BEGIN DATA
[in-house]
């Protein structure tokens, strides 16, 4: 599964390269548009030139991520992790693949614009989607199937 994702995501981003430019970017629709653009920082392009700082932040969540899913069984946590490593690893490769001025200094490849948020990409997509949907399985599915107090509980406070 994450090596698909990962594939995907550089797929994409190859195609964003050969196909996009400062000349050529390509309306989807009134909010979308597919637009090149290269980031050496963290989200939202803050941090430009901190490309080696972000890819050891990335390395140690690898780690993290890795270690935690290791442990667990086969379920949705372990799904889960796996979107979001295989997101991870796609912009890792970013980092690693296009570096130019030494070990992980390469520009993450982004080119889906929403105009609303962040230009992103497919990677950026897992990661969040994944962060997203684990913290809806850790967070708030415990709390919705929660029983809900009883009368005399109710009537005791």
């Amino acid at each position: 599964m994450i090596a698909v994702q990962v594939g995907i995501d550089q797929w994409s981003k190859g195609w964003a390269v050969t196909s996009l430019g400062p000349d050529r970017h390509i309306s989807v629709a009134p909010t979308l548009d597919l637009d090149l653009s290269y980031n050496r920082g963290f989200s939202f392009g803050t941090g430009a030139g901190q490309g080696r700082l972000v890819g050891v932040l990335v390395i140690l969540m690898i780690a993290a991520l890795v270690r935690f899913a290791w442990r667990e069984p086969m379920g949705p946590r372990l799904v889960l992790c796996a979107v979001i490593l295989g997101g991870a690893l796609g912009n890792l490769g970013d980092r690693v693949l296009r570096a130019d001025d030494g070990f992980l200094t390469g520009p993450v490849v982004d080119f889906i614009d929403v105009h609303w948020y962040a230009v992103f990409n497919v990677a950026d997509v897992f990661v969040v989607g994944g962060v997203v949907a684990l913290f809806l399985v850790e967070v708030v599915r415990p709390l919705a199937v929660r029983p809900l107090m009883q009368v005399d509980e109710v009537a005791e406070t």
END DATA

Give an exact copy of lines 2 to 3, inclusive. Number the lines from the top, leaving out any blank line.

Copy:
């Protein structure tokens, strides 16, 4: 599964390269548009030139991520992790693949614009989607199937 994702995501981003430019970017629709653009920082392009700082932040969540899913069984946590490593690893490769001025200094490849948020990409997509949907399985599915107090509980406070 994450090596698909990962594939995907550089797929994409190859195609964003050969196909996009400062000349050529390509309306989807009134909010979308597919637009090149290269980031050496963290989200939202803050941090430009901190490309080696972000890819050891990335390395140690690898780690993290890795270690935690290791442990667990086969379920949705372990799904889960796996979107979001295989997101991870796609912009890792970013980092690693296009570096130019030494070990992980390469520009993450982004080119889906929403105009609303962040230009992103497919990677950026897992990661969040994944962060997203684990913290809806850790967070708030415990709390919705929660029983809900009883009368005399109710009537005791």
């Amino acid at each position: 599964m994450i090596a698909v994702q990962v594939g995907i995501d550089q797929w994409s981003k190859g195609w964003a390269v050969t196909s996009l430019g400062p000349d050529r970017h390509i309306s989807v629709a009134p909010t979308l548009d597919l637009d090149l653009s290269y980031n050496r920082g963290f989200s939202f392009g803050t941090g430009a030139g901190q490309g080696r700082l972000v890819g050891v932040l990335v390395i140690l969540m690898i780690a993290a991520l890795v270690r935690f899913a290791w442990r667990e069984p086969m379920g949705p946590r372990l799904v889960l992790c796996a979107v979001i490593l295989g997101g991870a690893l796609g912009n890792l490769g970013d980092r690693v693949l296009r570096a130019d001025d030494g070990f992980l200094t390469g520009p993450v490849v982004d080119f889906i614009d929403v105009h609303w948020y962040a230009v992103f990409n497919v990677a950026d997509v897992f990661v969040v989607g994944g962060v997203v949907a684990l913290f809806l399985v850790e967070v708030v599915r415990p709390l919705a199937v929660r029983p809900l107090m009883q009368v005399d509980e109710v009537a005791e406070t």